Rocket worked as intended but separation didn't occur due to a problem with the payload adapter ring which was made and supplied by the payload manufacturer.

So even though I dislike Musk and his ventures, this time it's the MIC's fault (or not, if this whole story is a smokescreen to make someone think the launch was unsuccessful).

In reply to by 44_shooter

wmbz Fri, 01/12/2018 - 08:34 Permalink

"Wasn't Elon's Fault"

Well that comes as no surprise at all.

Because Musky's one of those guys who is never at fault. It is always someone else's, and when Tesla goes belly up, it will be Trumps fault for not bailing them out!

eclectic syncretist wmbz Fri, 01/12/2018 - 08:50 Permalink

Why doesn't he go up in the first SpaceX rocket to send a man into space, scheduled for later this year? That would seem like a huge marketing coup for the company. 

But then we know why he won't do it, don't we?…

Oops, looks like they might not make it in 2018 either. Delays, delays.…

In reply to by wmbz

null Fri, 01/12/2018 - 08:35 Permalink

Aw, maybe NG needs to claw back some CGI type of cash if they are running a shoe-string budget ... and definitely find better “transport” vendors.

MusicIsYou Fri, 01/12/2018 - 08:51 Permalink

Well that is the type of thinking today. Even if something or someone fails it was still a success. Elites are getting themselves into that mindset so that when the entire system fails as it surely will it won't be their fault.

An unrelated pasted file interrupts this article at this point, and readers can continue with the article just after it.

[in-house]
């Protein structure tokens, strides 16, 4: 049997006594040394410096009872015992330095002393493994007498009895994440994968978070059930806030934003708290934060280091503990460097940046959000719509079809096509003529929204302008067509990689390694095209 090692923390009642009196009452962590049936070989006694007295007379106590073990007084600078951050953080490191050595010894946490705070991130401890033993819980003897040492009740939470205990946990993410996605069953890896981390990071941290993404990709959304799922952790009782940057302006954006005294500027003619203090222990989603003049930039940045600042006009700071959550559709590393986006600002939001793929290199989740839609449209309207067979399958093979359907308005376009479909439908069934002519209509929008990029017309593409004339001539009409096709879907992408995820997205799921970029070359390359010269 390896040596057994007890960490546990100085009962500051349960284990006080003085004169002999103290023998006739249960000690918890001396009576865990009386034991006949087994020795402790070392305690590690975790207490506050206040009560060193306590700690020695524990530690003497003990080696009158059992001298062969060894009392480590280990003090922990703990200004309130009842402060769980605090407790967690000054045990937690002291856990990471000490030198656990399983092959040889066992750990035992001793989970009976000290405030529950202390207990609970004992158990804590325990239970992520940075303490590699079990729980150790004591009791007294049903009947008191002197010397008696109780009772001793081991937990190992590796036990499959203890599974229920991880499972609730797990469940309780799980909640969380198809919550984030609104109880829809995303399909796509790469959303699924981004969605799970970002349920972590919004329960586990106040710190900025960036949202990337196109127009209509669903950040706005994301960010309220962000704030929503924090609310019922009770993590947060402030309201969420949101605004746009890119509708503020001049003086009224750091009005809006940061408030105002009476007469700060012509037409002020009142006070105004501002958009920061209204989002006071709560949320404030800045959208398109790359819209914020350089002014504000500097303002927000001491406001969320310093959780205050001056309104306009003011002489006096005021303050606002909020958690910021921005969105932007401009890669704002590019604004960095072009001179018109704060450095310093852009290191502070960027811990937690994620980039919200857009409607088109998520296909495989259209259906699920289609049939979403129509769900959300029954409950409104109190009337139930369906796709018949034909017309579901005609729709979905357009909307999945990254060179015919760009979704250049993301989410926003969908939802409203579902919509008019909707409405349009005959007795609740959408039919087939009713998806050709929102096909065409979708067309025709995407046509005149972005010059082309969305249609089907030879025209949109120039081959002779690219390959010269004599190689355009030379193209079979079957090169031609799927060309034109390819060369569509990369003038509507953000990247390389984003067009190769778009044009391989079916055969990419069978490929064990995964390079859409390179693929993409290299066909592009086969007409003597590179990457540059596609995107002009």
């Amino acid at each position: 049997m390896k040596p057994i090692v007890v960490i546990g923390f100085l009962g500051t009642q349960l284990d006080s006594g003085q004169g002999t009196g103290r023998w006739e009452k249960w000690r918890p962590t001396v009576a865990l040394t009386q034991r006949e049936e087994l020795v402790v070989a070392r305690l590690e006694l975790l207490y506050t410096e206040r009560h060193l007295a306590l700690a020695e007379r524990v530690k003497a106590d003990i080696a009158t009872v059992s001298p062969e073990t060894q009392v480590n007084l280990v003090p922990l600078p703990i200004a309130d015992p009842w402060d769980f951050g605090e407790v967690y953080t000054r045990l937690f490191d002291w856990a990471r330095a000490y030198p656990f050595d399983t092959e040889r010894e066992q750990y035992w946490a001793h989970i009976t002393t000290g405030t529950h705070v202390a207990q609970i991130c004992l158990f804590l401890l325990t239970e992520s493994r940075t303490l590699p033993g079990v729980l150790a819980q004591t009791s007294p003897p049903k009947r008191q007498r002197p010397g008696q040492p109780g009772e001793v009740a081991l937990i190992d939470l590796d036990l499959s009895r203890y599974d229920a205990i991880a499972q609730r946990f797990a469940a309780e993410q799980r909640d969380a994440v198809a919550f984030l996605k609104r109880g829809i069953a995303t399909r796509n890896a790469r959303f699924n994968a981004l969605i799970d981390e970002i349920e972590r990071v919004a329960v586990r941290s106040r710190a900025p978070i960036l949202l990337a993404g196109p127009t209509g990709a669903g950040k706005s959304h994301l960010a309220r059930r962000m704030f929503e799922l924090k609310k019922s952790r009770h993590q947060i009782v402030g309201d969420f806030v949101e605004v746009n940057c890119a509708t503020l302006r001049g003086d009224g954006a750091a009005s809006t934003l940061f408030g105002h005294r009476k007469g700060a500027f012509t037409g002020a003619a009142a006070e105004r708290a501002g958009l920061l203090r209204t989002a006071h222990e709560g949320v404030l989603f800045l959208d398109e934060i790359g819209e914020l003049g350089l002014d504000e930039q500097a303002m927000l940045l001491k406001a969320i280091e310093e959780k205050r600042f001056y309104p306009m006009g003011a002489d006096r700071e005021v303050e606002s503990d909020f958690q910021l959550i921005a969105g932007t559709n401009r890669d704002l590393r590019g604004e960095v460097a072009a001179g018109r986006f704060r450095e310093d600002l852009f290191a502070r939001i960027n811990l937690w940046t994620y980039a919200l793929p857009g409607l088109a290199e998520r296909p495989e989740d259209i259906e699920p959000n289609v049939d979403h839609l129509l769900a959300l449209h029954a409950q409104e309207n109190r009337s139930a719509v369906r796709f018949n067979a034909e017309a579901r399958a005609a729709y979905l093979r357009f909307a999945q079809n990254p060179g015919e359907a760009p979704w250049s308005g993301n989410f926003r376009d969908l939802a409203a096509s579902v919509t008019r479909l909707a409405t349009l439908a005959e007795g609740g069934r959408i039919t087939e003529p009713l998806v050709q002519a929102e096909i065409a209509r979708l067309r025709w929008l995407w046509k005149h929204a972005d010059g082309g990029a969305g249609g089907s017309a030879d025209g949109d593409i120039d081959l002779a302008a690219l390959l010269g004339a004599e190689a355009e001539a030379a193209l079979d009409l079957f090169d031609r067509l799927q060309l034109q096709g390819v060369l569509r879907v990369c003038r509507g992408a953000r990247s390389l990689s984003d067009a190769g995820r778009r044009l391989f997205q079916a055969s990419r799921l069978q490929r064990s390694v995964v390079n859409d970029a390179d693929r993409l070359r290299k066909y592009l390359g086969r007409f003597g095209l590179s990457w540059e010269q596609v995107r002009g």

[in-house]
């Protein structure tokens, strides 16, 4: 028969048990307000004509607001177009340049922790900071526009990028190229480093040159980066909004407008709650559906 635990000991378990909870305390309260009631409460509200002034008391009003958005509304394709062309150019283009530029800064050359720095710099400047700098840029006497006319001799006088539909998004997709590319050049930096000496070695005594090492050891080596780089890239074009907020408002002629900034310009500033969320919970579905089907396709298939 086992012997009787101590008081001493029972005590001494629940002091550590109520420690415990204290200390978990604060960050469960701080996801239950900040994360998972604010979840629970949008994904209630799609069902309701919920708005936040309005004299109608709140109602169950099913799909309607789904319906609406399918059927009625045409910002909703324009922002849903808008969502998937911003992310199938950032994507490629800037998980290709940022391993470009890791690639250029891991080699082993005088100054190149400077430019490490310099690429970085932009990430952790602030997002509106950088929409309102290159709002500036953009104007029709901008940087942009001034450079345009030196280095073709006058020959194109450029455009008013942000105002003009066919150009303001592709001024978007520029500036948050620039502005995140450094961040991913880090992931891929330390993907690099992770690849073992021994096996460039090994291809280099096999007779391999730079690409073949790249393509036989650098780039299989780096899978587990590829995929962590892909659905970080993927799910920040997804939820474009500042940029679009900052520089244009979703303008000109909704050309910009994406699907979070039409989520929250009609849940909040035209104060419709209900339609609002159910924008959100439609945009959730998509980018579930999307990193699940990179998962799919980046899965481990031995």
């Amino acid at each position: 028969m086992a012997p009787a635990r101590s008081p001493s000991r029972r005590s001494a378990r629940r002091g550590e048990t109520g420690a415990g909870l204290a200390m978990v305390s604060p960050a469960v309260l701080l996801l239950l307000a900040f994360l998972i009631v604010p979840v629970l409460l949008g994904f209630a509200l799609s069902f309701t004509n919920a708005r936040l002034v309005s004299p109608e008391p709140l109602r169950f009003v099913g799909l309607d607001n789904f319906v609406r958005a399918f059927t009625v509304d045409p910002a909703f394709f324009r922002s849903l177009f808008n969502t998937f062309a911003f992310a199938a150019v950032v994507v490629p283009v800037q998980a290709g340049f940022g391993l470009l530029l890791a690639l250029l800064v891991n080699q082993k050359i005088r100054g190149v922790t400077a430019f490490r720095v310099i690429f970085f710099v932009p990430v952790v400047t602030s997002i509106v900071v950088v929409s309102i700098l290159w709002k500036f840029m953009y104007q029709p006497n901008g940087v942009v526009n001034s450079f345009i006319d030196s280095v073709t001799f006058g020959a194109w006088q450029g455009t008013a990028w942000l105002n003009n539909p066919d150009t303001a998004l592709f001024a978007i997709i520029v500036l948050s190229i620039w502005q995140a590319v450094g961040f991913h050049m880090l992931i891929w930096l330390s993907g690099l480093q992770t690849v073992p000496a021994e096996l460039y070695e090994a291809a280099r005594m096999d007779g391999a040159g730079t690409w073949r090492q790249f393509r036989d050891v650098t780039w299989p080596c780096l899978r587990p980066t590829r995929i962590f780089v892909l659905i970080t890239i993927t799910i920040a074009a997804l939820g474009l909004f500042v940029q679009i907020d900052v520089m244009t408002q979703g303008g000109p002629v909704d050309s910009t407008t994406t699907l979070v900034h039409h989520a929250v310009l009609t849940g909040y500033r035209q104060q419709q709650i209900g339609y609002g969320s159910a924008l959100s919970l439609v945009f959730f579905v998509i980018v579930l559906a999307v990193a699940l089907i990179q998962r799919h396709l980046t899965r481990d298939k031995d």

Davidduke2000 Fri, 01/12/2018 - 08:52 Permalink

the story is that the rocket did not go high enough, apparently the government did not give the exact weight  because they added a module the last minute.

The rocket need an extra 40 seconds to separate from the cargo capsule to put in in orbit and it did not happen, it fell back to earth.

I am waiting for the Russian to tell us exactly what really happened , they tracked the rocket from the first second it lifted.

Verniercaliper Fri, 01/12/2018 - 09:02 Permalink

A very strange story with a clear agenda to smear Musk. Musk is the CEO of SpaceX, not a rocket scientist. It's a matter of record that Northrop Grumman built and was responsible for payload separation, so if it didn't separate, why is SpaceX to blame here? Northrop Grumman was the customer, buying launch services from SpaceX. At this point, all evidence suggests that SpaceX did the job, delivering the customer's satellite into orbit. After that, it was the customer's issue. If Tyler doesn't like Elon Musk, just say so, rather than smearing SpaceX when there's a lot of evidence to suggest they did their job.